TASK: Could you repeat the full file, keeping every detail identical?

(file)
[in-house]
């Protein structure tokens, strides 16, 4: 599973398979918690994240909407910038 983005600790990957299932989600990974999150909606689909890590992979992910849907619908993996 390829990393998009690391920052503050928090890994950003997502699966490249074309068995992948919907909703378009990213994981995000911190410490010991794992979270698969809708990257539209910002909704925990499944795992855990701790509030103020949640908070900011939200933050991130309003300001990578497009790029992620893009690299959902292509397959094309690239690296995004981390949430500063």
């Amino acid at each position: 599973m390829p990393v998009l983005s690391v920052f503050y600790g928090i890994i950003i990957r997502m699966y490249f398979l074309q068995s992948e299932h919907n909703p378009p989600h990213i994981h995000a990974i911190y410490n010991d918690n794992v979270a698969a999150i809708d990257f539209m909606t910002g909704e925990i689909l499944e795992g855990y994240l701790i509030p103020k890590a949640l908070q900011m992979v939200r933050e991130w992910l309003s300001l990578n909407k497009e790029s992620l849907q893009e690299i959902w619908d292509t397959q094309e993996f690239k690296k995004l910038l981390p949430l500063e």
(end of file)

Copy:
[in-house]
């Protein structure tokens, strides 16, 4: 599973398979918690994240909407910038 983005600790990957299932989600990974999150909606689909890590992979992910849907619908993996 390829990393998009690391920052503050928090890994950003997502699966490249074309068995992948919907909703378009990213994981995000911190410490010991794992979270698969809708990257539209910002909704925990499944795992855990701790509030103020949640908070900011939200933050991130309003300001990578497009790029992620893009690299959902292509397959094309690239690296995004981390949430500063």
């Amino acid at each position: 599973m390829p990393v998009l983005s690391v920052f503050y600790g928090i890994i950003i990957r997502m699966y490249f398979l074309q068995s992948e299932h919907n909703p378009p989600h990213i994981h995000a990974i911190y410490n010991d918690n794992v979270a698969a999150i809708d990257f539209m909606t910002g909704e925990i689909l499944e795992g855990y994240l701790i509030p103020k890590a949640l908070q900011m992979v939200r933050e991130w992910l309003s300001l990578n909407k497009e790029s992620l849907q893009e690299i959902w619908d292509t397959q094309e993996f690239k690296k995004l910038l981390p949430l500063e």